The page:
Both my submitted prints have made it through 2 judging stages and will be exhibited alongside the other finalists at neo:gallery 22 in Bolton.
I spend a lot of time preparing the aluminium with tender loving care… ok more like meticulously ruining it with sandpaper, kitchen cleaners, spray paint and more sandpaper before shoving it though my humble inkjet.
Having my prints along side traditional printing methods and some truly amazing pieces of work is really exciting.
I cant wait to see the exhibition.
neo:printprize is an open exhibition inviting work from artists of all ages and nationalities who practice contemporary visual art in the UK and intends to raise awareness of new trends and directions in printmaking by showcasing excellence and innovation in contemporary British printmaking.
Over 400 entries were received from all over the UK, from artists working in a variety of print media. An exhibition showcasing all shortlisted artists will be held in neo:gallery22, Bolton.
Thursday 13th September – Sunday 28th October 2012
Located what looked to be a sleepy town in the french speaking part of Belgium, I got the impression that the huge abandoned mine would have been the heart and soul of the people that lived there. In the crisp January morning with snow everywhere, it looked especially cold and uninviting here.
The previous day was spent in Leuven which is the home of Stella Artois… Well you couldnt visit there and not see if it tasted any different (and I wasnt sure after just one)
From the front, the mine looked quite secure, the entrance was creative to say the least and a long way round but theres always a sense of elation when it pays off. Climbing through the window of one of the changing rooms into a darkened maze of porcelain. This continued over several floors, just rows and rows of pegs and lockers.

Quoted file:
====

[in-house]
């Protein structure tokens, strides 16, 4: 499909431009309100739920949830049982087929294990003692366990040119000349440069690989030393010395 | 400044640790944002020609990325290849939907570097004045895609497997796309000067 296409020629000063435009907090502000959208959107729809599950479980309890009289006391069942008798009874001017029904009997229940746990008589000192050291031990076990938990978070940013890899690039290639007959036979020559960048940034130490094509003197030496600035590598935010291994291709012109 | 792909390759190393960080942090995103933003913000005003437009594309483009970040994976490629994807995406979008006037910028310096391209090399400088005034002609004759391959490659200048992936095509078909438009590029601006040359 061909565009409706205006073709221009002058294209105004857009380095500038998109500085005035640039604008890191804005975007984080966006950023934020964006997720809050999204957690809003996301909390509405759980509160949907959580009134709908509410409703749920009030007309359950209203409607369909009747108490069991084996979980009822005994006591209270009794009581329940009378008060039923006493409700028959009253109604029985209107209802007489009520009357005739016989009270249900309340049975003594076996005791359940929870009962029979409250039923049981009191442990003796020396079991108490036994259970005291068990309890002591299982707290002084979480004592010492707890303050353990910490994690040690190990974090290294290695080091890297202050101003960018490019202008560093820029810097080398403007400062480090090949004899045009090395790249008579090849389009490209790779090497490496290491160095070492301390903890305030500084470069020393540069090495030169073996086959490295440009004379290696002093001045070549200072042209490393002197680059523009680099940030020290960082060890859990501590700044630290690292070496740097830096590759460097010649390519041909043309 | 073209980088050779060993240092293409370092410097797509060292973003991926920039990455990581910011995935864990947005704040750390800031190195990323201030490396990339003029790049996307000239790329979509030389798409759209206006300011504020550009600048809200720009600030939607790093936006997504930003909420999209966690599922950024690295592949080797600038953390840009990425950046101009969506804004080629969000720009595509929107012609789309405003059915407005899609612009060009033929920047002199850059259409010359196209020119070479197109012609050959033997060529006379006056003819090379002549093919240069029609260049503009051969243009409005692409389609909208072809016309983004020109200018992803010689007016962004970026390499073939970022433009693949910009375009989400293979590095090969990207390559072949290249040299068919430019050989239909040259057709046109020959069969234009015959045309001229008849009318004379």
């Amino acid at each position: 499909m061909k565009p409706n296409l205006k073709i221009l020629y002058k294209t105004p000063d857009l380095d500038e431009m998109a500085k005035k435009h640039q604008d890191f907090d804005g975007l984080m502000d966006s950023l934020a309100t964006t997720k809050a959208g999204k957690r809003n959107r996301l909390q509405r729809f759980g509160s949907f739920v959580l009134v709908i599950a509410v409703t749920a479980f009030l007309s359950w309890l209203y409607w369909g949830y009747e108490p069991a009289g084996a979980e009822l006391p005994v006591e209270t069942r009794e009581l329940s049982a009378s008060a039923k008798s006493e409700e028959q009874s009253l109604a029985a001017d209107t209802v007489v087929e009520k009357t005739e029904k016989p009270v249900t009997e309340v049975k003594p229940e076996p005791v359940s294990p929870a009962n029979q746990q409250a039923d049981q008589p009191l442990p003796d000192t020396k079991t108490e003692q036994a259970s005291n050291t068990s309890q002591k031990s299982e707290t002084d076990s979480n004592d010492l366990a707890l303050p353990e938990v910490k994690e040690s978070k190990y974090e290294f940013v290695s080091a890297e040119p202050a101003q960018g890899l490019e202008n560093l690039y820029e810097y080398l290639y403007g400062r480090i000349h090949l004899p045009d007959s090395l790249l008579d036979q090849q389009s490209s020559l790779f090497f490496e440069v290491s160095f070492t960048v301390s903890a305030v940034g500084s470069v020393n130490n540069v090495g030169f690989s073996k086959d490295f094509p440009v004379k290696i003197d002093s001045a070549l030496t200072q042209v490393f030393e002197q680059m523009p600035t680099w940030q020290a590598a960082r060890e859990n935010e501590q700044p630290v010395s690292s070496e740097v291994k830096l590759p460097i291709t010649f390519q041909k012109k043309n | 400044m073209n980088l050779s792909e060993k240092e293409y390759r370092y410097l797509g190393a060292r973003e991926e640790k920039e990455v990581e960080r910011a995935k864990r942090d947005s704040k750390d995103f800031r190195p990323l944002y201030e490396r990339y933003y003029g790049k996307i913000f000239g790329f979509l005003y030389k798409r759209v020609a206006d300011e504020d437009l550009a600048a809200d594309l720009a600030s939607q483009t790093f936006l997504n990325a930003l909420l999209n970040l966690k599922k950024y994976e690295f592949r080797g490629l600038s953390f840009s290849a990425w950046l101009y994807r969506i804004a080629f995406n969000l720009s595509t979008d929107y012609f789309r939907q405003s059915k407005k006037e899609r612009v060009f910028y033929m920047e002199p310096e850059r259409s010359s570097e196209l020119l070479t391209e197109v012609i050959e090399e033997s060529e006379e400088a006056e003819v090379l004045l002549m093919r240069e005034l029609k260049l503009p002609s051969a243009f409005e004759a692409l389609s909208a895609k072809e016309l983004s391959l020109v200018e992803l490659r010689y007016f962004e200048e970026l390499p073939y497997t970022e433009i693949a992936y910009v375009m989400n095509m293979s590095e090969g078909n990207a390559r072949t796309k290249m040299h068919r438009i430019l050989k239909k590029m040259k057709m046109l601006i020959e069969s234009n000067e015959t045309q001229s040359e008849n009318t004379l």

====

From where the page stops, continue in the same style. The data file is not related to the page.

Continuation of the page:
The staircases were angular and masculine, a reflection of the almost gothic architecture of the outside of the building, very grand considering it was such a practical working place.
Other rooms included a charging room, a massive array of shelves which would have been used for charging the headlamps of the miners. The clocking in line and canteen area where the ice was thick on the floor (nearly broke the camera at this point) and other areas for the transportation of the coal to the lorries which would have lined up beneath the upper platforms. The huge tower which was probable the lift mechanism threw sharp shadows over the courtyard, at this point my fingers were starting to freeze up and it was time to grab a hot drink before traveling south to the area around Chateau Noisey.
The exhibition is now up on the walls of the Letchworth Arts Centre.
Its amazing how changing the artwork on the wall can completely alter the mood of a room, when I arrived at the cafe part of the gallery it looked like any other coffee shop.
Compared to the large exhibition space that you have to walk through to get there from the back entrance, an art exhibition brightening up the walls the cafe looked dull and uninteresting when I arrived.
A few hours later with the aluminium prints on the walls, it had transformed from a ordinary looking coffee shop to an art space and at complete opposites to the bright paintings and pretty landscapes in the gallery next door
The prints are up at the cafe of the Arts Centre until the end of september
Letchworth Arts Centre
2 The Arcade
Letchworth Garden City